Memorandum by John Mitchell
Part of the material in this submission has
also been submitted to the House of Lords Committee on Energy,
Industry and Transport, Sub-Committee B.
John Mitchell is Chairman and Associate Fellow
of the Energy and Environment Programme of the Royal Institute
of International Affairs, Adviser to the Oxford Institute of Energy
Studies and Honorary Fellow of the Centre of Petroleum and Mineral
Law and Policy of the University of Dundee. He worked for BP from
1966 to 1993, where his positions included Head of the Policy
Analysis Staff and Special Adviser to the Managing Directors.
He makes this submission in his personal capacity and not as representative
of any organisation.
1. Energy supply for Europe and the United
Kingdom within it will be best secured by continuing participation
in the global system of energy trade and investment.
2. This approach has three major advantages
over the 1970s approach, which focussed on national supply and
demand, and regarded imports as a problem rather than an opportunity.
It is realistic, and likely to be
the cheapest policy in the long term;
It enables importers to benefit from
competition between diverse suppliers across the world, and exporters
to have access to markets which combine size and diversity;
It can be meshed with the foreign
and trade policy of the UK as a member of the EU and the WTO.
3. However, the "system" is nether
perfect nor complete. It is necessary to be prepared for circumstances
when it temporarily fails to deliver the expected benefits of
competitive prices and flexible supply.
4. The September 11 attack on the US does
not alter the merits of this approach. There has been no change
in the long run availability of fossil fuels, their environmental
effects, or the structural factors which support the maintenance
of competitive energy markets. It may be necessary to address
the risk that some oil exporting countries may find their gradual
assimilation to the international trade and investment system
interrupted or reversed by domestic reactions to the "war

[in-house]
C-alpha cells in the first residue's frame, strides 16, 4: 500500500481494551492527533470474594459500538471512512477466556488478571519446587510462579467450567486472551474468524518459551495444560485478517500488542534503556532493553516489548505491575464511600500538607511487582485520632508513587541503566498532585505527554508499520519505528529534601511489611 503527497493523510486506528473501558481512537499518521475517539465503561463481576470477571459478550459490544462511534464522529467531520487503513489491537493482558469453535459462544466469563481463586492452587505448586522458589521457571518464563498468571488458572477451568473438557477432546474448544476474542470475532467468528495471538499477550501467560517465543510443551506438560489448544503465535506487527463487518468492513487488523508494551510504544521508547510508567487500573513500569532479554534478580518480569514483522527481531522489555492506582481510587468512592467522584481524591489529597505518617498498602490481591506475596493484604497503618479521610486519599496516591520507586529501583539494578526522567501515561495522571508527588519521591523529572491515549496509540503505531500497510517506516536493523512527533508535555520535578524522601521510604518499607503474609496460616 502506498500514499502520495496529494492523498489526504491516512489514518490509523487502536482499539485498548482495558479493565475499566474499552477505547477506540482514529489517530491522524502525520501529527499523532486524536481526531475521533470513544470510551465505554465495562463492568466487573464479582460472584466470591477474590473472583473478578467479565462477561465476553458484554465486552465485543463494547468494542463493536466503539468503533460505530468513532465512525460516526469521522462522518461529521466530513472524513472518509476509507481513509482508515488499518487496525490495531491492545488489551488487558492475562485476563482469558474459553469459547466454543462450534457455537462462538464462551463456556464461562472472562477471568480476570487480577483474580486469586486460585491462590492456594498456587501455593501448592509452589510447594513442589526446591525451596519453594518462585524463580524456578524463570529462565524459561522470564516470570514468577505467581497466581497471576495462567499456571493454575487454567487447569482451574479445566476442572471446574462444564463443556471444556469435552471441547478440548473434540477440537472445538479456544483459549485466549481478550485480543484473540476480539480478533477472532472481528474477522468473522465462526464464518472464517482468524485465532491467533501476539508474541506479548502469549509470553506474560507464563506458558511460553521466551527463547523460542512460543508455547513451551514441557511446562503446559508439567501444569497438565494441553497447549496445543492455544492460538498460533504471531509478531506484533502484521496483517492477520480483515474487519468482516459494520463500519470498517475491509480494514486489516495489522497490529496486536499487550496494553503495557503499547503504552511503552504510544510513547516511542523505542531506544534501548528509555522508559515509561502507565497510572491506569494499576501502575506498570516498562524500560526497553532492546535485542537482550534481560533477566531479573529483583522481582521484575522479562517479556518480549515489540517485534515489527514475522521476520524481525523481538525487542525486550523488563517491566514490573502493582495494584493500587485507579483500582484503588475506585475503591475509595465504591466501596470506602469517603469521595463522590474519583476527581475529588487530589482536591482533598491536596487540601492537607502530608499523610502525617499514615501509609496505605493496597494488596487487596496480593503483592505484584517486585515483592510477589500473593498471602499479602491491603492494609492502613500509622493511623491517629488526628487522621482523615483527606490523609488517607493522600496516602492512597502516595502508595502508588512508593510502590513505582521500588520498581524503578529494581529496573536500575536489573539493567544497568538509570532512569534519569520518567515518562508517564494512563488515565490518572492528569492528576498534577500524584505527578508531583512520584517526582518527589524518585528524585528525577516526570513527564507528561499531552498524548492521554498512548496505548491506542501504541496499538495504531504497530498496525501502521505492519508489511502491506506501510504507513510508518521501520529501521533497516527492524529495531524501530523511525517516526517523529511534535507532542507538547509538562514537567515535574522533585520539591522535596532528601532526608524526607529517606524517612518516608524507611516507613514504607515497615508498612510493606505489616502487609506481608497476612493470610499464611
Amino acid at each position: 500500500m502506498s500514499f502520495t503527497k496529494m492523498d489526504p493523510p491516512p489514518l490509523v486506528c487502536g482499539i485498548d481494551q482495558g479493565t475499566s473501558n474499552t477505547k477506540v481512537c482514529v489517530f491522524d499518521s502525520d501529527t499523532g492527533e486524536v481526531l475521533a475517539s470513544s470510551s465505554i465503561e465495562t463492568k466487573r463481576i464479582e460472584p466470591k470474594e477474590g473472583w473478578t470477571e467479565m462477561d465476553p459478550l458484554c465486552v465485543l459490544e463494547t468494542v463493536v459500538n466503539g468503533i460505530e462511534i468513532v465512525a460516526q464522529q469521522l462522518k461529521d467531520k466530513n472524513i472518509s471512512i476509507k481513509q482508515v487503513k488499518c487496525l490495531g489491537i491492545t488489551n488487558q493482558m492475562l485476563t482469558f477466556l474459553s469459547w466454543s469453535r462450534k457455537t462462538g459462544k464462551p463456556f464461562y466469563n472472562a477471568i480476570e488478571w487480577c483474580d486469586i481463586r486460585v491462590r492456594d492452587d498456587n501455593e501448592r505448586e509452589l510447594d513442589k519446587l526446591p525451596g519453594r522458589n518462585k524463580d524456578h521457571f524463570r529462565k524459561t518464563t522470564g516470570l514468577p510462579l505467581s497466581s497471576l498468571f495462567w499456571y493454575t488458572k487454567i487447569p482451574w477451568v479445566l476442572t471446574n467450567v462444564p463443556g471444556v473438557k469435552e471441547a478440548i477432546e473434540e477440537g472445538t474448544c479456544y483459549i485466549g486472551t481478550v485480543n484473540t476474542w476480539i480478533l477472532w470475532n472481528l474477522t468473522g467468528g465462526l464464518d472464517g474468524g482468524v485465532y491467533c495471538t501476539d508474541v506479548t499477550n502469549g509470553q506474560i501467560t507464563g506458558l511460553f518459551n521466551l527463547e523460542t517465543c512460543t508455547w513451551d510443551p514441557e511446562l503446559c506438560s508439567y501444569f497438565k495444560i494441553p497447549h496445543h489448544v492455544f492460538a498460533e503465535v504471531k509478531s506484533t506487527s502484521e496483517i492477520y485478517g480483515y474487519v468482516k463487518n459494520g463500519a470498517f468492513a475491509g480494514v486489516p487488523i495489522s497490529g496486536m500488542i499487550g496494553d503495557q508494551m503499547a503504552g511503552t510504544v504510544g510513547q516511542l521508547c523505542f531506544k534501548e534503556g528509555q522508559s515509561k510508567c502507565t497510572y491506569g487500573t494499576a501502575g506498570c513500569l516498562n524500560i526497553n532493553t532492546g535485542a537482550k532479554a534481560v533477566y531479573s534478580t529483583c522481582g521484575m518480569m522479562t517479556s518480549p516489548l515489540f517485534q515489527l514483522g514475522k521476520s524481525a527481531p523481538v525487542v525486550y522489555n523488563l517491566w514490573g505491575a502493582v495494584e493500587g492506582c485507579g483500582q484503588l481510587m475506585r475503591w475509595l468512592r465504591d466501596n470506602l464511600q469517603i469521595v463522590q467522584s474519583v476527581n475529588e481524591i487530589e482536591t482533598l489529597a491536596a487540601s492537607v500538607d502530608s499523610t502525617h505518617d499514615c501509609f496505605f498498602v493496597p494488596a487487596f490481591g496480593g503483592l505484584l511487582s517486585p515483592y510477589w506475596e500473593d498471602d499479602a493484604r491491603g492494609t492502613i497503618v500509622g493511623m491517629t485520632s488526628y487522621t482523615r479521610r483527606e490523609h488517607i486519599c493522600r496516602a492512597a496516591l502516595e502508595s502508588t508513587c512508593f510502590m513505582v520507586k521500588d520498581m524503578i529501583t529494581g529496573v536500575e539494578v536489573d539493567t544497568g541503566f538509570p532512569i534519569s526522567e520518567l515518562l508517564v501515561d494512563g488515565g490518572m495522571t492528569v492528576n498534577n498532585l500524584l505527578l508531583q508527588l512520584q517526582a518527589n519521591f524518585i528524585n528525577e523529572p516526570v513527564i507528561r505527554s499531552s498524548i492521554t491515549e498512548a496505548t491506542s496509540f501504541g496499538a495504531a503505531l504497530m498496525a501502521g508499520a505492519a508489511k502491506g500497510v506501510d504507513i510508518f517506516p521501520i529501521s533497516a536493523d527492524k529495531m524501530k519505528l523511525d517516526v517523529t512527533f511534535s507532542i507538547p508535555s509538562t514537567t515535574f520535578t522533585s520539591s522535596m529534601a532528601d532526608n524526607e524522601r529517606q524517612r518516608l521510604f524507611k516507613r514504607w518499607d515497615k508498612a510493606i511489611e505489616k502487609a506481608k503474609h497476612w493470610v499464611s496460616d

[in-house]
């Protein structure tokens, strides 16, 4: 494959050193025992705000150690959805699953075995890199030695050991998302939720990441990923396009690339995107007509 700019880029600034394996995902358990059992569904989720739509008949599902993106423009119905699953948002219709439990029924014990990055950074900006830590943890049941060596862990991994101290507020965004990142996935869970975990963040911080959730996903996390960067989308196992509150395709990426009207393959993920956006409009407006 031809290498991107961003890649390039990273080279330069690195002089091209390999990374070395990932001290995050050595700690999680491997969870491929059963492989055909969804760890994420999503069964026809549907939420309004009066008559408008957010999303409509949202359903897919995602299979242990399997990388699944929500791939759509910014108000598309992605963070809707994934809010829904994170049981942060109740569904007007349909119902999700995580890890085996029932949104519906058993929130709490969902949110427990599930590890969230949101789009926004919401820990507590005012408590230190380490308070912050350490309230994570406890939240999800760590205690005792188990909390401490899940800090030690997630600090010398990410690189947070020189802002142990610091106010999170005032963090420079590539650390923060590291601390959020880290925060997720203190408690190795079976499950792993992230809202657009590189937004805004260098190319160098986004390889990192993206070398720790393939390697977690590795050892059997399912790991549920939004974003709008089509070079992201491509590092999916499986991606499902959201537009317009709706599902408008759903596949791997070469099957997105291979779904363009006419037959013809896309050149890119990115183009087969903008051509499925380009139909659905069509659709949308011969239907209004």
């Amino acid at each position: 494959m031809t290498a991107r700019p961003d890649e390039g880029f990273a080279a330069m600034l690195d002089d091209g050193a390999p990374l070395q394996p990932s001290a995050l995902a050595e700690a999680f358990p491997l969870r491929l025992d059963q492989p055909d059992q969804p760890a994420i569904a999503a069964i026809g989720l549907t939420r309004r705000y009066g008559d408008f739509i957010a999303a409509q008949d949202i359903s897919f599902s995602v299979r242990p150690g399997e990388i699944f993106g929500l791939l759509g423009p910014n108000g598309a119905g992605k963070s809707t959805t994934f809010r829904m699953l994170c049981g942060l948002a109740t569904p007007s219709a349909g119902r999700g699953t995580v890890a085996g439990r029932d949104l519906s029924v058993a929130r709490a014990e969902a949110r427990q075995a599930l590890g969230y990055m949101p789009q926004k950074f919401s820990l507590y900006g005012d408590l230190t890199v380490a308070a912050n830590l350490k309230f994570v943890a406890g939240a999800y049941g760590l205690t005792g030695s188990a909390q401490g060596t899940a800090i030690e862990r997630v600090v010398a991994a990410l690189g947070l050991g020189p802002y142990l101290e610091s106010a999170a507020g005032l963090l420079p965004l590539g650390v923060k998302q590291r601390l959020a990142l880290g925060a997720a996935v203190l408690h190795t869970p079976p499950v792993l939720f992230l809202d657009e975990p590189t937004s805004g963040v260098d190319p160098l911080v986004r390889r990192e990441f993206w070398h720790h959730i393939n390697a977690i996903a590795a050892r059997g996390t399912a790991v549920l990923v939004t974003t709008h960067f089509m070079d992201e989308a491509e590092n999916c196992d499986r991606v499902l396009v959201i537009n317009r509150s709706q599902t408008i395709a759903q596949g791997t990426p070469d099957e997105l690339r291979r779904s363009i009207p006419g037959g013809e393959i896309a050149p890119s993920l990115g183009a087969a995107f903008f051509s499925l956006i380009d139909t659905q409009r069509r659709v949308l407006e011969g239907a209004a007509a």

5. It is inappropriate to try today to determine
the mix of fuels in the UK which would maximise energy security
for the UK over a fifty-year period. The priority should be to
develop a framework of policy to maintain a diversity of UK and
foreign supply options. Policies affecting investment in the UK
in vehicles, roads, buildings, power stations and energy use which
affect primary energy demand are of equal importance and because
of the long lead times involved should receive priority: it is
easier to switch fuel supplies than to change modes of transport,
types of power generators, or the location of factories and cities.
6. The essential elements of such policies
are the promotion of competition, proper attribution of direct
and "external" costs, and the use of private investment
consistent with the general structure of the economy. To maximise
the freedom of suppliers and consumers the greatest possible diversity
is likely to be achieved by participation in, and development
of a competitive and liberal system of international trade and
investment, with appropriate fail-safe mechanisms.
7. "Fail-safe" mechanisms may
include government intervention either nationally or at an EU
or international level. Such intervention may be necessary to
protect competition and provide opportunities for certain types
of investmentfor example in infrastructure, reserve capacity
and long-term researchwhich might not otherwise arise in
liberalised competitive markets. Governmentcentral or local,
is also responsible for investment which shapes its own demand
for public sector activities, for regulations which shape energy
demand though protecting the environment, allocating rights to
the use of land, air or sea by consumers, enterprises, and subsidiary
levels of government.
8. International trade remains a major source
of energy supplies in most major consuming countries (see chart
1). The classic advantages of trade apply to fuels produced from
natural resources: the resources are where they are, and cannot
be reproduced by the application of labour and capital anywhere
else. For the export-dependent energy producers, likewise, the
economic benefits of the world market are enormous. Chart 2 shows
their dependence on exports for their energy markets. China and
the UK are exceptional in their low energy trade.
9. Even if countries like the UK and China
were to introduce policies to maintain a rough balance between
physical imports and exports of energy fuels, or reduce imports
to zero, world energy trade would continue. World prices for traded
sources of energy such as oil, gas and coal would affect the "self-sufficient"
countries. Isolation from such prices could not be achieved without
constructing trade barriers, which would be incompatible with